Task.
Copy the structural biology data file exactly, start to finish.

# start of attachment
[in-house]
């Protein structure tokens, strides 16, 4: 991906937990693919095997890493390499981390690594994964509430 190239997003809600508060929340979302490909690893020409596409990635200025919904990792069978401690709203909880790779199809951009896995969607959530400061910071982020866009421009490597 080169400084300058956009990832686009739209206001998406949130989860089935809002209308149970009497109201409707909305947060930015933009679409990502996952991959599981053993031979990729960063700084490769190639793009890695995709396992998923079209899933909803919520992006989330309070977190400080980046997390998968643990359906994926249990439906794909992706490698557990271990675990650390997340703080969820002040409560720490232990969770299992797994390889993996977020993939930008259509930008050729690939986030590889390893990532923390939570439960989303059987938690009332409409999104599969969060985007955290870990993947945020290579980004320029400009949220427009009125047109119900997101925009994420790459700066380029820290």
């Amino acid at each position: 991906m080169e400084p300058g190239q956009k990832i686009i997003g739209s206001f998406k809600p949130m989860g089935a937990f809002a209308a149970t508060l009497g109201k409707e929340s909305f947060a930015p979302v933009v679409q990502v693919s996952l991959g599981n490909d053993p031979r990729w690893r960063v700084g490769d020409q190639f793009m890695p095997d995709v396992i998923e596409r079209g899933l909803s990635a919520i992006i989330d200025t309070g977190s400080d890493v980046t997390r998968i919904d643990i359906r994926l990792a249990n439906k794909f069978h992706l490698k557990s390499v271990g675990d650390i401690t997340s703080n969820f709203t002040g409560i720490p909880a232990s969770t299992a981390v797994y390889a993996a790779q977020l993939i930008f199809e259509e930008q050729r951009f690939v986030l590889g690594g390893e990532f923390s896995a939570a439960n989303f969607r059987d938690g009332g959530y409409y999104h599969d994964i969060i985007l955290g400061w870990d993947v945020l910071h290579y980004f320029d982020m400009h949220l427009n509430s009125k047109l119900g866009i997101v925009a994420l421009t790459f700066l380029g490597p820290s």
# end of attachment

[in-house]
């Protein structure tokens, strides 16, 4: 991906937990693919095997890493390499981390690594994964509430 190239997003809600508060929340979302490909690893020409596409990635200025919904990792069978401690709203909880790779199809951009896995969607959530400061910071982020866009421009490597 080169400084300058956009990832686009739209206001998406949130989860089935809002209308149970009497109201409707909305947060930015933009679409990502996952991959599981053993031979990729960063700084490769190639793009890695995709396992998923079209899933909803919520992006989330309070977190400080980046997390998968643990359906994926249990439906794909992706490698557990271990675990650390997340703080969820002040409560720490232990969770299992797994390889993996977020993939930008259509930008050729690939986030590889390893990532923390939570439960989303059987938690009332409409999104599969969060985007955290870990993947945020290579980004320029400009949220427009009125047109119900997101925009994420790459700066380029820290």
């Amino acid at each position: 991906m080169e400084p300058g190239q956009k990832i686009i997003g739209s206001f998406k809600p949130m989860g089935a937990f809002a209308a149970t508060l009497g109201k409707e929340s909305f947060a930015p979302v933009v679409q990502v693919s996952l991959g599981n490909d053993p031979r990729w690893r960063v700084g490769d020409q190639f793009m890695p095997d995709v396992i998923e596409r079209g899933l909803s990635a919520i992006i989330d200025t309070g977190s400080d890493v980046t997390r998968i919904d643990i359906r994926l990792a249990n439906k794909f069978h992706l490698k557990s390499v271990g675990d650390i401690t997340s703080n969820f709203t002040g409560i720490p909880a232990s969770t299992a981390v797994y390889a993996a790779q977020l993939i930008f199809e259509e930008q050729r951009f690939v986030l590889g690594g390893e990532f923390s896995a939570a439960n989303f969607r059987d938690g009332g959530y409409y999104h599969d994964i969060i985007l955290g400061w870990d993947v945020l910071h290579y980004f320029d982020m400009h949220l427009n509430s009125k047109l119900g866009i997101v925009a994420l421009t790459f700066l380029g490597p820290s």